The recovery will be fuelled by a long-term reduction in the cost of mortgage repayments, allowing home buyers to borrow higher multiples relative to their earnings.
London and the South-east will see even higher rises, reaching up to 15 per cent before tailing off in 1998. By contrast, Scotland, Wales and the North of England will average between 6 and 8 per cent next year.
The report by Rob Thomas, a leading housing expert at UBS, the Swiss banking group, warns that prices could rise even further: "With housing seriously undervalued by any historical comparison, the market's new-found confidence will fuel a rapid `catching-up' period.
"There is a danger that this catching-up period will rekindle speculative buying and push house prices above their multiple long-term earnings. This would involve much higher price rises than in our forecast."
The number of house sales will also reach 1.7 million a year by 2000, a rise of 50 per cent compared with the total of 1.1 million in 1995.
Mr Thomas's bullish estimates come in the wake of a sustained housing market, which has pushed the average increase in prices over the past 12 months to more than 7 per cent. They are also ahead of nearly all other predictions for property inflation next year.
Earlier this year, Legal & General, the insurance company, issued a report arguing that prices would rise by 42 per cent in the next five years. But it claims that the rise would be more pronounced in later years than in 1997 and 1998. The Halifax expects prices to go up a further 7 per cent next year.
Last year, many experts had predicted rises of no more than 3 to 5 per cent for 1996, arguing that the watchword for the 1990s was of home buying for "nesting not investing".
The lessons of the housing crash in the past five or six years meant few people would be prepared to consider property as a speculative investment, while today's low inflation climate dampens demand for housing.
But Mr Thomas's report argues: "Houses are costly and volatile assets. Few buyers can afford to ignore the investment element and just treat them like any other consumer durable.
"The main difference between the speculative days of the 1980s and today is that those who bought in [that period] found that like all other investments, [housing's] value can go down as well as up."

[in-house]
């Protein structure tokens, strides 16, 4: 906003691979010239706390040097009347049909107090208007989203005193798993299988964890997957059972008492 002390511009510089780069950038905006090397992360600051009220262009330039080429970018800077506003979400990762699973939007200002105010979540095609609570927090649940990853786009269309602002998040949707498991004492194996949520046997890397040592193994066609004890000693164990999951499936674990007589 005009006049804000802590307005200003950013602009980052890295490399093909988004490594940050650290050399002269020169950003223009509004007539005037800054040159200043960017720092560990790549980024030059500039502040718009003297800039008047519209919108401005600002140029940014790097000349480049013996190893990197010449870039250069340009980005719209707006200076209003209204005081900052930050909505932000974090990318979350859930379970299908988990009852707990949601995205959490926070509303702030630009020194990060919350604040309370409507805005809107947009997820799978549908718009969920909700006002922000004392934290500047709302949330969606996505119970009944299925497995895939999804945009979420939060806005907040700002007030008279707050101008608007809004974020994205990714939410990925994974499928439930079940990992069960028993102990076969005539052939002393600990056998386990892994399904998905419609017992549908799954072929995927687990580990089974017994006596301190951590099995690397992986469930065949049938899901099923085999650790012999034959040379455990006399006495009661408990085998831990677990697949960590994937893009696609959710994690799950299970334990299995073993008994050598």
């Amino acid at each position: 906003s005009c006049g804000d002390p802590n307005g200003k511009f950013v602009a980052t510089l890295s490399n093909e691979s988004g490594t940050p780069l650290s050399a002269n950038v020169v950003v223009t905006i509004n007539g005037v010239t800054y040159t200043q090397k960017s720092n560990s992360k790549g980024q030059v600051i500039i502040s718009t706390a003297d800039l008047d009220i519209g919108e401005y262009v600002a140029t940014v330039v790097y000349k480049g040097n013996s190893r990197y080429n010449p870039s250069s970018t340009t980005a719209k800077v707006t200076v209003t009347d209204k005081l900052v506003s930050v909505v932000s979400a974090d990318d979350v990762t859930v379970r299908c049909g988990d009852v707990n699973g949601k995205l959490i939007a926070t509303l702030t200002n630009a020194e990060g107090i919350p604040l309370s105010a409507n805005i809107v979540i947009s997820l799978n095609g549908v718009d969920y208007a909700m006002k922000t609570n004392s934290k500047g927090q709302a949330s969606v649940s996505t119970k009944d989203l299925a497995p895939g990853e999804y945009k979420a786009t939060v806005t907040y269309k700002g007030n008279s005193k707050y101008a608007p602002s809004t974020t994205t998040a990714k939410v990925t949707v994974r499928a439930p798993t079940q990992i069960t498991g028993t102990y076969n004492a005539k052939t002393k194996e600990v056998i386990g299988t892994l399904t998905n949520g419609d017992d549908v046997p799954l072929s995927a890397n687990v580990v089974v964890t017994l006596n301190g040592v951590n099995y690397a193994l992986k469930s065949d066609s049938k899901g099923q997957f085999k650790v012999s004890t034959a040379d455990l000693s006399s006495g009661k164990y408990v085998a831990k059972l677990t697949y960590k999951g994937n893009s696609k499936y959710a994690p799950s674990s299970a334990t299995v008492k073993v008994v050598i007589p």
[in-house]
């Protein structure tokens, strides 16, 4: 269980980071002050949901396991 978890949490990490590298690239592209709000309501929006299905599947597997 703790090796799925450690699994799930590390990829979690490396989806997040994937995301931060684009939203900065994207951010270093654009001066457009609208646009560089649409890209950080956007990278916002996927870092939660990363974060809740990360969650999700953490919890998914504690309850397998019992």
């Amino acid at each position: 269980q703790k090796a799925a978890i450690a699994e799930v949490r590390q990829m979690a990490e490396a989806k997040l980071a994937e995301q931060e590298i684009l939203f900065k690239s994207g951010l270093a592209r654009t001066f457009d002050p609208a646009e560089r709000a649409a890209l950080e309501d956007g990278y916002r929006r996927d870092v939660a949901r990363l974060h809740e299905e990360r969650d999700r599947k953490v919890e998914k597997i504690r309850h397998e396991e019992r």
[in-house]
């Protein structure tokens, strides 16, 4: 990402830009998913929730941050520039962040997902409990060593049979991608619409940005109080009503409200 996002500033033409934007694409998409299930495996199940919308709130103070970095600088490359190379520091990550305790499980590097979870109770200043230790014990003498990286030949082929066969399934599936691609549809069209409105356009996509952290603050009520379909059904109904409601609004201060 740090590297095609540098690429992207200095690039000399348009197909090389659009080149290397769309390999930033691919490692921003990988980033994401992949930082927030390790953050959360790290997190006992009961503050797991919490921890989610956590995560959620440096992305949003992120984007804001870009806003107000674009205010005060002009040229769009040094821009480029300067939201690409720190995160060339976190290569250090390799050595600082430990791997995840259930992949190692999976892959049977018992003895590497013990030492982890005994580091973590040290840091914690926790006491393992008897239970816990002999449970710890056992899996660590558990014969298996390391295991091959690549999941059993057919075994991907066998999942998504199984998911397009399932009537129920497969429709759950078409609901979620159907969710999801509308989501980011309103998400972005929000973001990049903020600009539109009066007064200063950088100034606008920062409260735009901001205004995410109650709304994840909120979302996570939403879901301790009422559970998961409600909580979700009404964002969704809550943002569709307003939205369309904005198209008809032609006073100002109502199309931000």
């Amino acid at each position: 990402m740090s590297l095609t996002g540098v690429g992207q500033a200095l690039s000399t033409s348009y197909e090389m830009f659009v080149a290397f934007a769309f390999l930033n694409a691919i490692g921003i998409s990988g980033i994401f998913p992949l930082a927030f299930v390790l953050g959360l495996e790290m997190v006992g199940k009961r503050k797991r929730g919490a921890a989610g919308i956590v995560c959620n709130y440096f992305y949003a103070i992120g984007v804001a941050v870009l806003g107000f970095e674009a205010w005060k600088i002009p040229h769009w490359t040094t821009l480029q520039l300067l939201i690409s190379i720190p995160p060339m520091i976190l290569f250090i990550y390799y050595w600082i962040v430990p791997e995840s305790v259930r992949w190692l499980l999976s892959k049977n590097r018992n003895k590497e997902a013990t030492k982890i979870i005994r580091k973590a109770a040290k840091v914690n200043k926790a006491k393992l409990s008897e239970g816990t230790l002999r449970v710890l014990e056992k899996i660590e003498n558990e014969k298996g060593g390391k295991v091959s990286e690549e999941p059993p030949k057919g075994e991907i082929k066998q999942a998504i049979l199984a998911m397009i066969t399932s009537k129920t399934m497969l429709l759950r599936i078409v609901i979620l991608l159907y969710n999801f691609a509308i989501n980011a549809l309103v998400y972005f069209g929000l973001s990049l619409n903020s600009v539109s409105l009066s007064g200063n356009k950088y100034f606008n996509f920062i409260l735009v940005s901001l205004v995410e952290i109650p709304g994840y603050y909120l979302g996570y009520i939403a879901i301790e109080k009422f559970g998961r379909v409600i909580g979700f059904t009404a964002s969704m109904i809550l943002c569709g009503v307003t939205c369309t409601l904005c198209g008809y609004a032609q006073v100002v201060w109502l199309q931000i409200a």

It adds that the October 1987 stock market crash, painful as it was, has not prevented investors from returning to the market.
The report points out, however, that housing operates in a cyclical market and that after several years of growth - giving cumulative growth of 46 per cent up to 2001 - prices will dip slightly.
The housing market has embraced a boom bust mentality since the end of the war. From 1948 to 1957, house prices fell 30 per cent, when inflation was running at 3.9 per cent. However, for the 16 years to 1973, prices rocketed 167 per cent, or 6.3 per cent a year - well ahead of annual inflation of 4.3 per cent. The subsequent crash saw prices fall 33 per cent in four years - when inflation averaged 18.9 per cent. And in 1982 to 1989, prices rose 85 per cent, with inflation a more containable 5 per cent.
Mr Thomas said on Friday that his report assumes inflation of between 3 and 4 per cent each year for the next five years. The net effect will be that, relative to prices at the time, the real value of a home will have risen by about 23 per cent.
He added: "House price inflation in the past few years has been so well below historical levels that an element of catching up to more normal levels can be expected."
Mr Thomas disputed suggestions that the recent increase in prices was caused by high demand and insufficient properties on the market.
"Many of those selling houses will also be people hoping to move into new ones. It suggests turnover will continue to rise over the next few years."